The African Union’s (AU) Peace and Security Council (PSC) will undertake a field mission to the Central African Republic (CAR) from 28–30 June 2021.
This follows a joint four-day visit by the AU, United Nations (UN), Economic Community of Central African States (ECCAS) and European Union (EU) to the CAR in early June, led by Bankole Adeoye, new AU Commissioner for the Political Affairs, Peace and Security Department, and Jean Pierre Lacroix, UN Under-Secretary-General for Peace Operations.
The PSC’s field visit aims to assess the situation in the country, and in particular take stock of developments since the creation of the armed Coalition des Patriotes pour le Changement (CPC), which tried to derail the electoral process and seize power in Bangui in January 2021.
The CPC – composed of six major armed groups that were signatories to the 2019 Political Agreement for Peace and Reconciliation in the CAR (APPR) – was formed in December 2020 and has carried out attacks across the country. Former president François Bozizé is believed to have been instrumental in the formation of the CPC and is currently presiding over the coalition.
The AU needs to be proactive in ensuring the implementation of the security arrangements set out in the 2019 peace agreement. In some areas of the country where armed groups have reneged on the agreement, it will have also to rethink the idea of mixed security units and hold the perpetrators of violence to account.
Recent skirmishes on the Chad–CAR border and ensuing tensions between the two countries show that a lasting solution to the question of armed groups and regional instability can only be found through a coordinated regional response.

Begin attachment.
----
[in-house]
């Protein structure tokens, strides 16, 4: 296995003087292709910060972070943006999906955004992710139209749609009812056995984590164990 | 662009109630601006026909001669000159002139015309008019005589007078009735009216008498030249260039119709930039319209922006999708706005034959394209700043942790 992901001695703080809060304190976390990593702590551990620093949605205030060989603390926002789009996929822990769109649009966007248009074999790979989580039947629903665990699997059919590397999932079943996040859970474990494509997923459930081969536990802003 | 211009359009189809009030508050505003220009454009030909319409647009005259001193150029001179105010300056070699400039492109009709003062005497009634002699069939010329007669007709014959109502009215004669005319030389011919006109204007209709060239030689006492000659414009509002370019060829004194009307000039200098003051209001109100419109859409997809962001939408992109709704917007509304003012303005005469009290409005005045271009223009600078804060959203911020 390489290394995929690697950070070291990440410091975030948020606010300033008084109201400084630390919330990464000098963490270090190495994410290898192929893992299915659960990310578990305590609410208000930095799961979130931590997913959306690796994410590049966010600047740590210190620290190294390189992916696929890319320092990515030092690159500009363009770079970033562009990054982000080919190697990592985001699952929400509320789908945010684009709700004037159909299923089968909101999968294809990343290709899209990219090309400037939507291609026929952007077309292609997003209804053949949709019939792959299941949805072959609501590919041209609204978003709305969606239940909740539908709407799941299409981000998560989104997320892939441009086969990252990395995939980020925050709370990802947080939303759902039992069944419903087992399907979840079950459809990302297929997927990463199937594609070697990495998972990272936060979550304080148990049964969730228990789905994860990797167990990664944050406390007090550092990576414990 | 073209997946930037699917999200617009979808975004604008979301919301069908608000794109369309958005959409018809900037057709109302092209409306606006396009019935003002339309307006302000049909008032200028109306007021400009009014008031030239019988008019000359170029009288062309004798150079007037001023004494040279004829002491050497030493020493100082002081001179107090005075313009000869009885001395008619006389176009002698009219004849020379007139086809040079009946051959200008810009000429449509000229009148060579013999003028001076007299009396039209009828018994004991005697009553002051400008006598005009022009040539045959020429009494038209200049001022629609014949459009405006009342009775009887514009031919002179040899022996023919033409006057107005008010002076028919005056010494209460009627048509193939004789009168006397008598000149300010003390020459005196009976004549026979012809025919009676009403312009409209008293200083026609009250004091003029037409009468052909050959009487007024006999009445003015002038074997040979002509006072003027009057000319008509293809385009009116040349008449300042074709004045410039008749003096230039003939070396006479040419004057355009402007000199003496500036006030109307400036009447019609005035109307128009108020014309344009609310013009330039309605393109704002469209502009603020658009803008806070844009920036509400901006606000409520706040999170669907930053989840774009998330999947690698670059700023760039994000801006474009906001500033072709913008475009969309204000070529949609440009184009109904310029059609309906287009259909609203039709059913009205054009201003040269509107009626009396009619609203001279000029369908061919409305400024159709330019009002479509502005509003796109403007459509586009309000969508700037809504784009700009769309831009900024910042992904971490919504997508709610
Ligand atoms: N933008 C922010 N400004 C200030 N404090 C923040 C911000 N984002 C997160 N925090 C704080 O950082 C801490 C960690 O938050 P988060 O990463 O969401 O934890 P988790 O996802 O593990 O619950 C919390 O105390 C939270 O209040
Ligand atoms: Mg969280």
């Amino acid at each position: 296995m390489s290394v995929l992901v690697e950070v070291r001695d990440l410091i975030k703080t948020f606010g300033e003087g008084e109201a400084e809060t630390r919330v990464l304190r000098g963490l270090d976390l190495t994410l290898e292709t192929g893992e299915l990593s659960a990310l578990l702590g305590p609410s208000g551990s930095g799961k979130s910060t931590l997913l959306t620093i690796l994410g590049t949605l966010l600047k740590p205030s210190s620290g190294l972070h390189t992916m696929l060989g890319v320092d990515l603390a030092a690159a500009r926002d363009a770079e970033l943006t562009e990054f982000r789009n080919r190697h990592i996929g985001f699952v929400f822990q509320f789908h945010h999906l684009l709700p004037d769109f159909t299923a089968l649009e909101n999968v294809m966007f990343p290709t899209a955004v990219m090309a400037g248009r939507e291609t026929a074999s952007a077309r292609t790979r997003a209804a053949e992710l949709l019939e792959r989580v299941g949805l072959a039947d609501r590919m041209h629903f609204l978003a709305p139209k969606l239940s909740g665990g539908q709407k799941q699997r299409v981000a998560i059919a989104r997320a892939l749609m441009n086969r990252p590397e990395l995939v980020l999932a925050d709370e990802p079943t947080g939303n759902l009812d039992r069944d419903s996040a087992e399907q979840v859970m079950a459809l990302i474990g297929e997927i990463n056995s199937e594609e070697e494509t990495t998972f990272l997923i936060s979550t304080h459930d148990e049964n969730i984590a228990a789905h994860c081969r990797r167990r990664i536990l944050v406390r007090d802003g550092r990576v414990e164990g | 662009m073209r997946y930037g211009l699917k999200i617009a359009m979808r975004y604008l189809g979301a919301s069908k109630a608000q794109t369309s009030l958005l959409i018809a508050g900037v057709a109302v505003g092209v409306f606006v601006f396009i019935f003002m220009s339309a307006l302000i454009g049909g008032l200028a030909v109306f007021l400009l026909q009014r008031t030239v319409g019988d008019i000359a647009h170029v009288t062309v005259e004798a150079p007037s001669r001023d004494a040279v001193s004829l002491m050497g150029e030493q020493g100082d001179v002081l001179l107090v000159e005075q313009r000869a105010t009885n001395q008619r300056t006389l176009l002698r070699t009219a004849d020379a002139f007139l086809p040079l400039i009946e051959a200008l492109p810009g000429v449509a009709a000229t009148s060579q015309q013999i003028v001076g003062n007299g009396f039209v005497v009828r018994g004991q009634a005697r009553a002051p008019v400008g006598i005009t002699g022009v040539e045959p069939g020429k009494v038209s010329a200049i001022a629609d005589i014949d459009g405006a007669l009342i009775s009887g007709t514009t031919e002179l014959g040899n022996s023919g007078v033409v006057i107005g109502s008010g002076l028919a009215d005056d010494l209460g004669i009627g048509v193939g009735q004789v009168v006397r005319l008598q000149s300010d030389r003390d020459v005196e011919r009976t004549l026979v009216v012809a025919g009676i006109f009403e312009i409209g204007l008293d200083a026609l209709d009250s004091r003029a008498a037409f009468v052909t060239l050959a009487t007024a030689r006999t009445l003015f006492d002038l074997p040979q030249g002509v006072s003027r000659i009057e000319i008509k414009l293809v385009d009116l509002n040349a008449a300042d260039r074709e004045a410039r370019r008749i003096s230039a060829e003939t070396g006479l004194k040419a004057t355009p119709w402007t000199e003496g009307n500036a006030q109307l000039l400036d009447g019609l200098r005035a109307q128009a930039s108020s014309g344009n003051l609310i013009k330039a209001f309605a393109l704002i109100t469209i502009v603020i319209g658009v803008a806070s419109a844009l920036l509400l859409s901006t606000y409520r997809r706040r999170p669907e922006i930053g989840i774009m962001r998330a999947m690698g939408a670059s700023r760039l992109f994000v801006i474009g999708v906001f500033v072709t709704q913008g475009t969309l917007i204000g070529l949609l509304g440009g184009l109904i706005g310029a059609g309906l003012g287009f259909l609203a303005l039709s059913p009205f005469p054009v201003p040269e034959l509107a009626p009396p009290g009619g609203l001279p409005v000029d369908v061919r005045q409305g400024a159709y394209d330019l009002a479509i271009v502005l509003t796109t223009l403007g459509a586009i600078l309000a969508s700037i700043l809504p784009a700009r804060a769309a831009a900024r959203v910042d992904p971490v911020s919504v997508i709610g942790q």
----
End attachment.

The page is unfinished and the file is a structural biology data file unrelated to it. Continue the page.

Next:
President Faustin-Archange Touadera has officially begun what is legally his second and last term in office. With his newly appointed prime minister, Henri-Marie Dondra, and a new government, Touadera faces the huge task of beginning to rebuild the country and leaving it better off than when he took over in March 2016. Ultimately, to end this cycle of instability in the CAR a new approach to tackling its problems is needed.
Revitalising the 2019 peace agreement?
There is consensus among the CAR government and the country’s main multilateral partners (AU, UN, ECCAS, EU) that the 2019 agreement is the only viable framework for peace and reconciliation in the country. Ensuring that the agreement holds is, however, not a straightforward task. There are challenges around how the CAR government can deal with the political opposition, which it has accused of being in cahoots with armed groups.
In addition, according to a group of UN experts, authorities’ response to the CPC threat has been marred by alleged human rights and humanitarian law abuses. These experts have expressed concerns about the ‘increased recruitment and use of private military and foreign security contractors by the government of the CAR, and their close contacts with UN peacekeepers’.